Was There Really a General Tso?
Most of us know the name “General Tso” from the delicious and ubiquitous chicken dish available from Chinese restaurants across the United States. Yet, before Americans were introduced to tangy, spicy, saucy Chinese fried chicken, there was a powerful general and respected leader that helped run China.
Born on November 10, 1812 in Wenjialong in Hunan province, early in life, Zuo Zongtang (Tso Tsung-t’ang in the Wade-Giles Romanization system) had hoped to become a civil servant. He studied Western culture, science and political economy, but he repeatedly failed the civil servant exam. At one point, he even considered pursuing the quiet life as a silkworm farmer for his livelihood.
He rallied, and eventually found work as an adviser to the governor of Hunan in 1850 when the Taiping Rebellion began. Ten years into the civil war, Zuo was awarded command of the Xiang Army of volunteers with which he successfully pushed rebel forces from the Hunan and Guangxi provinces, eventually pursuing the rebels into the Fujian and Guangdong provinces. In 1863, he was given a position as an undersecretary of war and appointed governor of Zhejiang province. In 1864, along with another, he ended the rebellion when they successfully unseated the rebel king.
One year later, he was appointed Governor-General of Fujian and Zhejiang, as well as Viceroy and the Commissioner of Naval Industries. He later became Viceroy and Governor-General of other provinces and was appointed to even higher positions in the Navy.
By the 1870s, armed with Western weapons, General Tso, as he was known in the West, had suppressed the Nian Rebellion, as well as revolts and uprisings throughout northwestern China. In 1878, he drove back the Russians as they attempted to occupy portions of Xinjiang province.
Toward the end of his life, he was appointed to a high-ranking position during the Sino-French war, and died in 1885, after the truce was signed.
Etymology of the Dish
After General Tso’s death, China was torn by war and revolution. By 1949, the Nationalist government was about to be overthrown by the communists and Mao Zedong. Many Nationalists fled to Taiwan; among them was a renowned chef, Peng Chang-kuei (C.K. Peng).
Peng invented the eponymous dish in Taiwan in the 1950s. As he noted, “General Tso’s chicken did not preexist in Hunanese cuisine, but originally the flavors of the dish were typically Hunanese – heavy, sour, hot and salty.” Peng moved, with his delicious recipe, to New York in 1973 where he introduced the United States to Hunan cooking, adapted to American palates with the addition of sugar.
Peng moved back to Taipei in the 1990s, and when he serves the dish in his restaurant there, it is sans sugar.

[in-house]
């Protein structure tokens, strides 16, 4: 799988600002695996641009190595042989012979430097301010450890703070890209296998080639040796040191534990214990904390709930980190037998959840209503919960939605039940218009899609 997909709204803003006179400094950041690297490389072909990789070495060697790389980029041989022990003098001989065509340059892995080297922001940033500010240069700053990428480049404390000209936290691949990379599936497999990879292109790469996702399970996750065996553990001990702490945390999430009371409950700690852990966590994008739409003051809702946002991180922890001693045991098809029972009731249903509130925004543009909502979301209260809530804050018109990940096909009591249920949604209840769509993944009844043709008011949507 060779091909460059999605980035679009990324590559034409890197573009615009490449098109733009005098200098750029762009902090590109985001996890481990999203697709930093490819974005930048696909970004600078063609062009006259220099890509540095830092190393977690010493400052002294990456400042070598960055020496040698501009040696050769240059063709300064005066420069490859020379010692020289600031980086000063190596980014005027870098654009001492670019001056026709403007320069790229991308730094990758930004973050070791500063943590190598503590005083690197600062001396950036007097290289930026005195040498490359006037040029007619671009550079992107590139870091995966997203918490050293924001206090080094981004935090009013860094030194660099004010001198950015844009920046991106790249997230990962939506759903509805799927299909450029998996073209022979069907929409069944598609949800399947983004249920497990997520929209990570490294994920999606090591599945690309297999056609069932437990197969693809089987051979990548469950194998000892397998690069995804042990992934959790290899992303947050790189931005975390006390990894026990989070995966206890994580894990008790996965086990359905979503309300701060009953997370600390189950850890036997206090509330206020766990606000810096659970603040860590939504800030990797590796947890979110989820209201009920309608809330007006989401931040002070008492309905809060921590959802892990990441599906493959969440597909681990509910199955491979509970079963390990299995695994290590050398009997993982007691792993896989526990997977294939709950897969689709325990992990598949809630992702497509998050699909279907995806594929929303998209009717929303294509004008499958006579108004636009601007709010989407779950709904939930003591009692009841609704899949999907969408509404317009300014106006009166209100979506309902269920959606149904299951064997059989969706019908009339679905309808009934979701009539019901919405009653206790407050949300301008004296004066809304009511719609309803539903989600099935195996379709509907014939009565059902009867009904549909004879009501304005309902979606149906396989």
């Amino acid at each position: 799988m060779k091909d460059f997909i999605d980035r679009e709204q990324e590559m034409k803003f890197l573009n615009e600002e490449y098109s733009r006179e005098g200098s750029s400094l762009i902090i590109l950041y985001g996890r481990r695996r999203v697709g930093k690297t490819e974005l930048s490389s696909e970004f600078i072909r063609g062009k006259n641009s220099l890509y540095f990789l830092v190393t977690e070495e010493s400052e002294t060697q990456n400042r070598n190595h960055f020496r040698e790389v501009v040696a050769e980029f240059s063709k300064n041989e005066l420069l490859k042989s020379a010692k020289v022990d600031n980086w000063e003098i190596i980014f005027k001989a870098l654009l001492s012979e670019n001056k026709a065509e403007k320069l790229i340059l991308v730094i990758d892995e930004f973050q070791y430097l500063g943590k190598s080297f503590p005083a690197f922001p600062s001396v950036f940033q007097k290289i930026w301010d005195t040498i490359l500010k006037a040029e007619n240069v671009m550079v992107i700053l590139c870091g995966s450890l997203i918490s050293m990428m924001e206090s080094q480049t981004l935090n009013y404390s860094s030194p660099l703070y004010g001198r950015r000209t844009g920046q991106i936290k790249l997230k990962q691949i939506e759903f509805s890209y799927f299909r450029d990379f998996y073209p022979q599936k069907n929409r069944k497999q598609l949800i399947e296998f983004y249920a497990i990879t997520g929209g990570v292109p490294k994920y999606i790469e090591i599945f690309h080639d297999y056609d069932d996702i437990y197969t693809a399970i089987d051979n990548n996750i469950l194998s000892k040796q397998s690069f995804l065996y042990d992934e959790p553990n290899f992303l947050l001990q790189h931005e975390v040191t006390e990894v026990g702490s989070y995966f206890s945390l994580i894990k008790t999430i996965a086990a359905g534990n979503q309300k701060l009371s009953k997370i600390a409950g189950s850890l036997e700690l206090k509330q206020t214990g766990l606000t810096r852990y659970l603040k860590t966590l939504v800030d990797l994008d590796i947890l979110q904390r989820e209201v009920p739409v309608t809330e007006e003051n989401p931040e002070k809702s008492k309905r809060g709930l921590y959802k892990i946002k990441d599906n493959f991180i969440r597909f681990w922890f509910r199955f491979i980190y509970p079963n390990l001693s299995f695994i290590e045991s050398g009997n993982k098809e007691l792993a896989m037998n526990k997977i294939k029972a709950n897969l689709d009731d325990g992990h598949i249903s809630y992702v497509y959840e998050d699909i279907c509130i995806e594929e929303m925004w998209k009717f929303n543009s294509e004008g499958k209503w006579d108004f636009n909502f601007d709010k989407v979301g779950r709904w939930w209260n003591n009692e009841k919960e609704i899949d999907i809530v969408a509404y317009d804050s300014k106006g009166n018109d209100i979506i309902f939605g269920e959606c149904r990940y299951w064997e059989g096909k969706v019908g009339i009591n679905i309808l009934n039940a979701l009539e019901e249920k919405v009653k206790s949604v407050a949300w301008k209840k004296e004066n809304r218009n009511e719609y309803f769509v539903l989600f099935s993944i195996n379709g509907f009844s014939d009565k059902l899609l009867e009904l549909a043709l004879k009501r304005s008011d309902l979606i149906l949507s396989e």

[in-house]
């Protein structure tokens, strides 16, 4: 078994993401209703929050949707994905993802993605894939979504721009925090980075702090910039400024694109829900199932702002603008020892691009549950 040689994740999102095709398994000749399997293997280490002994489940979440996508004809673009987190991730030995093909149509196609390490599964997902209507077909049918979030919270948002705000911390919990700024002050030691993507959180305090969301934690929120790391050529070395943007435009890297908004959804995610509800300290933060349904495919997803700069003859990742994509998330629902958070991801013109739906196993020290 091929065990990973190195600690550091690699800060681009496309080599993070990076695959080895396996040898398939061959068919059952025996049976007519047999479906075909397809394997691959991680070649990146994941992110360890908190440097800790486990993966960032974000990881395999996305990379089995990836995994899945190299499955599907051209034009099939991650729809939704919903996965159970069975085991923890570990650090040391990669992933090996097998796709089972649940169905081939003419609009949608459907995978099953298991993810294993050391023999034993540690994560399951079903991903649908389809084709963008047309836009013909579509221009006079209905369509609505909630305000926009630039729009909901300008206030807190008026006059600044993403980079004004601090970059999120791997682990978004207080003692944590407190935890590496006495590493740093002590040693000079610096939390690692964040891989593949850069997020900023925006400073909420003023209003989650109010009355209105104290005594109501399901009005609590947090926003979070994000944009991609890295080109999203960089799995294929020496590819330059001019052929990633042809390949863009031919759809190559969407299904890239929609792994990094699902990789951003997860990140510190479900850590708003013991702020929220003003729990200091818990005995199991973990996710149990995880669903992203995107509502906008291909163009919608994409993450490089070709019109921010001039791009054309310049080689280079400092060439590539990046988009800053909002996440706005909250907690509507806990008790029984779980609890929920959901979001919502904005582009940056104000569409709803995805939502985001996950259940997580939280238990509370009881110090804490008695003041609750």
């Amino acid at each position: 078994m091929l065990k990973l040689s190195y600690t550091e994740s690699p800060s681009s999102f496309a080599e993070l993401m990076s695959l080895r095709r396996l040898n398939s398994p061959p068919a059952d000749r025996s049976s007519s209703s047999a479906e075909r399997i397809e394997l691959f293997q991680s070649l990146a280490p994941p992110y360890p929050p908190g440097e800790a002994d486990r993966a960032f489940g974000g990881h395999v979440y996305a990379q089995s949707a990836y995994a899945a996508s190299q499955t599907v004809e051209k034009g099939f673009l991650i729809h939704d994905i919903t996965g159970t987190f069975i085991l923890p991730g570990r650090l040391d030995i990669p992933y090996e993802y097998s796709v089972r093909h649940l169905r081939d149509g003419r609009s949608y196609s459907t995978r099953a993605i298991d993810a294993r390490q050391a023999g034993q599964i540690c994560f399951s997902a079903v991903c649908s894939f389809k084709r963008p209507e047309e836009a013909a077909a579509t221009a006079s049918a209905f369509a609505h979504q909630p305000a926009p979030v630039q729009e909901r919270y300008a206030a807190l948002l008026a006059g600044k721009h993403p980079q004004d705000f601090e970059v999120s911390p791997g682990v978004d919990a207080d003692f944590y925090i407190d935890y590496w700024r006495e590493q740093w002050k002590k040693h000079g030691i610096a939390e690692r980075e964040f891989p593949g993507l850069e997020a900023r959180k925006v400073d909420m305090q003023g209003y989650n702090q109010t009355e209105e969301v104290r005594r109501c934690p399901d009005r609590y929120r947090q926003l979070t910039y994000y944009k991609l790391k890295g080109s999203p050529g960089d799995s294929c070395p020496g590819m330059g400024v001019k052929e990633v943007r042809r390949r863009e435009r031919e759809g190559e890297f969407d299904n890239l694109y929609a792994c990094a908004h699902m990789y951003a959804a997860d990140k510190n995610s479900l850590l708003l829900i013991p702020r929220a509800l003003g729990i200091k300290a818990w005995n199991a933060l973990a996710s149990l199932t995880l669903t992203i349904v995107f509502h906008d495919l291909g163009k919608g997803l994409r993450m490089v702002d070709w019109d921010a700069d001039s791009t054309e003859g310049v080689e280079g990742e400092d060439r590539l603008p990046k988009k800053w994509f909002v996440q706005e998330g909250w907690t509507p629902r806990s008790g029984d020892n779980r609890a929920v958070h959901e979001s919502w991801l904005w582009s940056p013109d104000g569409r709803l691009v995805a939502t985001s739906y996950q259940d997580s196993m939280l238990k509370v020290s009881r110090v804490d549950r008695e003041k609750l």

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- According to LiveStrong (those killjoys), General Tso’s may not be all that good for you. The typical dish purchased in a restaurant has about 1,300 calories, 11 g of saturated fat and 3,200 milligrams of sodium. It should be noted, though, that recent research is beginning to show that excessive amounts of sodium isn’t nearly as bad for you as was once thought, so that’s something at least… as for the calories and what not… We can’t help you there. More on the sodium factoid here: Myth or Fact: Sodium Raises Blood Pressure
- In Hunan province, the dish is not available in restaurants and few have ever even heard of it.
- General Tso’s Chicken is ranked third after Sweet & Sour Chicken and Orange Chicken, according to Rankopedia. What do they know?
General Tso’s Chicken Recipe
Although Peng’s recipe is delicious, when I want an authentically inauthentic dish of General Tso’s, it had better have at least a pinch of sugar. Here’s an excellent recipe from Tyler Florence:
2 pounds boneless, skinless chicken, thinly sliced
¼ cup low-sodium soy sauce
1 TBL rice vinegar
1 TBL peanut oil
2 cloves garlic, smashed
2 slices fresh ginger, smashed
1 handful fresh cilantro leaves
Kosher salt and black pepper
4 dried red Thai chilies
4 scallions, thinly sliced, plus more for garnish
2 cloves garlic, finely chopped
1 (1-in) piece fresh ginger, peeled and finely chopped
3 thick strips of orange zest
½ cup low-sodium soy sauce
1 ½ cup low-sodium chicken stock
2 TBL rice vinegar
1 TBL honey
2 TBL cornstarch
Cilantro for garnish
Peanut oil (lots – to fill a deep skillet at least 2 inches)
1 large egg, lightly beaten
½ cup cornstarch
½ cup water
1 tsp toasted sesame oil
Put the chicken and all of the marinade ingredients into a bowl and mix well to combine. Cover and set in the fridge for at least 30 minutes.
Separately, heat in a deep skillet or wok, 2 inches deep of peanut oil to 375F. In a large bowl, mix the egg, ½ cup cornstarch, ½ cup water and sesame oil with salt and pepper to taste.
Coat the marinated chicken with the batter in small batches, and cook the pieces until each is browned and crisp, 4-5 minutes. Drain well. Repeat until all of the chicken is cooked.
Remove all but 2 TBL of the oil from the pan and add, over high heat, chilies, scallion, garlic, ginger and orange zest. Sautee, stirring constantly for one minute, then add soy sauce, chicken stock, vinegar and honey. Bring it to a boil. In a small cup, mix the remaining 2 TBL of cornstarch with 2 TBL cold water. Add it to the boiling sauce, one half at a time. Cook for a bit until the sauce thickens. Add the chicken back to the pan until warmed through. Garnish and serve over white rice.Expand for Further References not Linked Above
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“The typical dish purchased in a restaurant has about 1,300 calories, 11 g of saturated fat and 3,200 grams of sodium” – I don’t think it matters if salt is as bad for you as they say, 3.2kg of it in any dish is going to ruin your day if consumed whole.
@Jjones: Ha, thanks for catching that. It was supposed to be milligrams. 😉